Hailing from Long Island, NY, Sir Cadian Rhythm released “Identity Crisis”, in June of this year after a lot of apparent buzz about their live shows in their home state of New York.
The album is 5 tracks long, kicking off with their emphasized single, “Gwen Barkley in the 20th Century”, which is a clear homage to the 1937 classic film, “Round Up Time in Texas”, starring Gene Autry, Smiley Burnette & Maxine Doyle as Gwen Barkley. You guys remember… The one where Gene & Frog bring that herd of horses for Gene’s brother… Bad guys are after his diamonds… you know the rest. Actually, as far as I can tell, this song has nothing to do with that movie, but that’s all I could find looking up Gwen Barkley. The lyrics loosely detail the life of a washed up party girl/lost love of sorts. I guess I get why this is the showcase song on the album, as it’s the most polished sounding, but I have to say I find it to be one of the least interesting of the 5, relying heavily on its main hook.
Track 2, “All is Fair (In Love & War)”, despite it’s extraordinarily plain & over-used title is actually a fairly decent & catchy track. The guitar riff is very funky, the lyrics straight forward. It’s kind of a hipster humping of Blues Traveler minus harmonica. Whatever, I like it.
Any-who, next in the line up is “Book of Secrets”, which has an appreciated slightly heavier feel to it. Yet another song about a distant woman, it’s also pretty catchy. It’s hard to go wrong w/ a driving riff & melodic chorus, eh?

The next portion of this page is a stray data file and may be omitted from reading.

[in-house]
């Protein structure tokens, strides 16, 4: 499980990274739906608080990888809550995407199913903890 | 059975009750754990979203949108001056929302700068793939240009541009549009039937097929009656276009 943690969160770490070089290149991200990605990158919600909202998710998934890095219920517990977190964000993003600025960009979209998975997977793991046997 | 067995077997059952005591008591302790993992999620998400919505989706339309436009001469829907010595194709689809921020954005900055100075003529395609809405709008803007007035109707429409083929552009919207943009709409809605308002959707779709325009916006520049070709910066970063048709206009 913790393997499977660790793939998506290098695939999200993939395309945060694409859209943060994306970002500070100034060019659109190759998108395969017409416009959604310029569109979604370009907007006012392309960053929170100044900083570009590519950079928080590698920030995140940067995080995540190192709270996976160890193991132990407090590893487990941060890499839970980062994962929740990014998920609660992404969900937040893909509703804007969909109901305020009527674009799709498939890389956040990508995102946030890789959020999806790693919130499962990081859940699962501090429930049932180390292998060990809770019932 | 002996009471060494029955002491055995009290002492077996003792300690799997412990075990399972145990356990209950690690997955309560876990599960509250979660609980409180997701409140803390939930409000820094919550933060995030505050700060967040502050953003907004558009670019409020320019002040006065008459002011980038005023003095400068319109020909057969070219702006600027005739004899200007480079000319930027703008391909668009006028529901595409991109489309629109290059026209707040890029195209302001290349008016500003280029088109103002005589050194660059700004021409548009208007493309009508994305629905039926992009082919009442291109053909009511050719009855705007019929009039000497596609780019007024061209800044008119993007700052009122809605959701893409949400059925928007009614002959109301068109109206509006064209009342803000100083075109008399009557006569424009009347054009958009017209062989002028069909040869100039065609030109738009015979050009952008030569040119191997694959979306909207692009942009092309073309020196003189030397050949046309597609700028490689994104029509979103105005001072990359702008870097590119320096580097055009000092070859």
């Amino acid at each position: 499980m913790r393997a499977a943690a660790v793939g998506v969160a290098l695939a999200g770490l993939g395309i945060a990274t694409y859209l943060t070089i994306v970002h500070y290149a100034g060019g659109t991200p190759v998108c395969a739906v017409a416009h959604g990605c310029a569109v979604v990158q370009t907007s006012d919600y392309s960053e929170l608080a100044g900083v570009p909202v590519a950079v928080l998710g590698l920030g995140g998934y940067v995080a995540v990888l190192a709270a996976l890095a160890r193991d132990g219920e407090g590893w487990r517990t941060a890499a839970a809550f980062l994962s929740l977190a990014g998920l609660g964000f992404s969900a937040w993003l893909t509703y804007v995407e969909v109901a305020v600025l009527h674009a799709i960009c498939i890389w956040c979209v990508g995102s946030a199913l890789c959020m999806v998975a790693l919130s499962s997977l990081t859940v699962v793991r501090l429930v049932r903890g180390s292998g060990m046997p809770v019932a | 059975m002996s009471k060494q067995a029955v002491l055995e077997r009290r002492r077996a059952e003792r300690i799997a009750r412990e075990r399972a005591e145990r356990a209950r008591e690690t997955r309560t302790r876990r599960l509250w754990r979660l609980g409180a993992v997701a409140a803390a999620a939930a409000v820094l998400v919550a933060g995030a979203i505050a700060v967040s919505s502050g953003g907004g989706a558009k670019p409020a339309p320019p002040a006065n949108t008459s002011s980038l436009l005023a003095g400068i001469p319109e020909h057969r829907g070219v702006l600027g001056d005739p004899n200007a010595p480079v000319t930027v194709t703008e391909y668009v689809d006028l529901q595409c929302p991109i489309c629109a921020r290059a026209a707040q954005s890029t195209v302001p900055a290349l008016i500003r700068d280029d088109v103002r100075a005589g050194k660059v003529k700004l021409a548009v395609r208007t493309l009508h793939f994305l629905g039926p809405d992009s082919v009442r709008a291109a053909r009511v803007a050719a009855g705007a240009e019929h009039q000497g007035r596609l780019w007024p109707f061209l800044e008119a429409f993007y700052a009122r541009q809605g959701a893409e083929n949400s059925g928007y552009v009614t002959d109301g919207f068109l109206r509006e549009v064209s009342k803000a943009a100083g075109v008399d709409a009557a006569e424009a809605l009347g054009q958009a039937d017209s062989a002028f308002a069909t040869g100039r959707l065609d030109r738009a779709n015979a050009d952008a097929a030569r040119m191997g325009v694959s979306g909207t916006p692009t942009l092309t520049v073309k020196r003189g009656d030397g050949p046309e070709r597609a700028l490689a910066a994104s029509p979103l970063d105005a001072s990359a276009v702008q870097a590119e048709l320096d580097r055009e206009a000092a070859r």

“Tribulations” (track 4) sounds like it was written by Darius Rucker. That’s really all I have to (or need to) say about it.
The final track, “Walk On Wire”, has by far the coolest intro & overall riff on the album. Very cool mix of garage rock & a forgivable amount of pop-punk sounds, with the slightest sprinkling of prog. This really should’ve been the showcase track, but what’re ya gonna do?
I’m giving this one a 5 for the very competent musicianship. Most of the way throughout, the actual playing on this album is very good and decently complex, which did not go unnoticed or unappreciated. The problem is the whole thing just felt soulless. It felt kitschy, with the same unenlightened, pandering-to-their-niche lyrics that have been beaten to death for decades. It just felt dishonest. Hopefully in the future they will learn to actually write music ABOUT something, but I guess nowadays that doesn’t really stop anyone’s success anymore. In that case, disregard everything I just said & follow the link to the album at the top of the article.